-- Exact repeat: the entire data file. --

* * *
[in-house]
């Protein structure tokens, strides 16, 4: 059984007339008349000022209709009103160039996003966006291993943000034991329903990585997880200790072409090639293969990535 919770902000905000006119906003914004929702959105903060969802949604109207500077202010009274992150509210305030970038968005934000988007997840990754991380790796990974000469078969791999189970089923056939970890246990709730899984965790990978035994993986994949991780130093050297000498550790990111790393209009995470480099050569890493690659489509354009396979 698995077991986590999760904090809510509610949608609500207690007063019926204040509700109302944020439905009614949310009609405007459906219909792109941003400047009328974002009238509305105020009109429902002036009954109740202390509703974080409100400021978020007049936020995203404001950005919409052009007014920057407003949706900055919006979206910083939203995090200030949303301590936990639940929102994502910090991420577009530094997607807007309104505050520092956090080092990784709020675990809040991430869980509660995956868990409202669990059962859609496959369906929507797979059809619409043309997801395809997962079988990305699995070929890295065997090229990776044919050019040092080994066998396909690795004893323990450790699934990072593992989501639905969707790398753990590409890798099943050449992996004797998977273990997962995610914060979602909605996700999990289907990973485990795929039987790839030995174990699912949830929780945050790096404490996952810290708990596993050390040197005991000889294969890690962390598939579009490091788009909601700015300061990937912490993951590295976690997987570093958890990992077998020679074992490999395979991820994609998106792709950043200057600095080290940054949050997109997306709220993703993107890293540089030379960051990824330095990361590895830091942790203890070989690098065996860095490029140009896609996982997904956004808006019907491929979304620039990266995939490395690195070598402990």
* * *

[in-house]
């Protein structure tokens, strides 16, 4: 059984007339008349000022209709009103160039996003966006291993943000034991329903990585997880200790072409090639293969990535 919770902000905000006119906003914004929702959105903060969802949604109207500077202010009274992150509210305030970038968005934000988007997840990754991380790796990974000469078969791999189970089923056939970890246990709730899984965790990978035994993986994949991780130093050297000498550790990111790393209009995470480099050569890493690659489509354009396979 698995077991986590999760904090809510509610949608609500207690007063019926204040509700109302944020439905009614949310009609405007459906219909792109941003400047009328974002009238509305105020009109429902002036009954109740202390509703974080409100400021978020007049936020995203404001950005919409052009007014920057407003949706900055919006979206910083939203995090200030949303301590936990639940929102994502910090991420577009530094997607807007309104505050520092956090080092990784709020675990809040991430869980509660995956868990409202669990059962859609496959369906929507797979059809619409043309997801395809997962079988990305699995070929890295065997090229990776044919050019040092080994066998396909690795004893323990450790699934990072593992989501639905969707790398753990590409890798099943050449992996004797998977273990997962995610914060979602909605996700999990289907990973485990795929039987790839030995174990699912949830929780945050790096404490996952810290708990596993050390040197005991000889294969890690962390598939579009490091788009909601700015300061990937912490993951590295976690997987570093958890990992077998020679074992490999395979991820994609998106792709950043200057600095080290940054949050997109997306709220993703993107890293540089030379960051990824330095990361590895830091942790203890070989690098065996860095490029140009896609996982997904956004808006019907491929979304620039990266995939490395690195070598402990």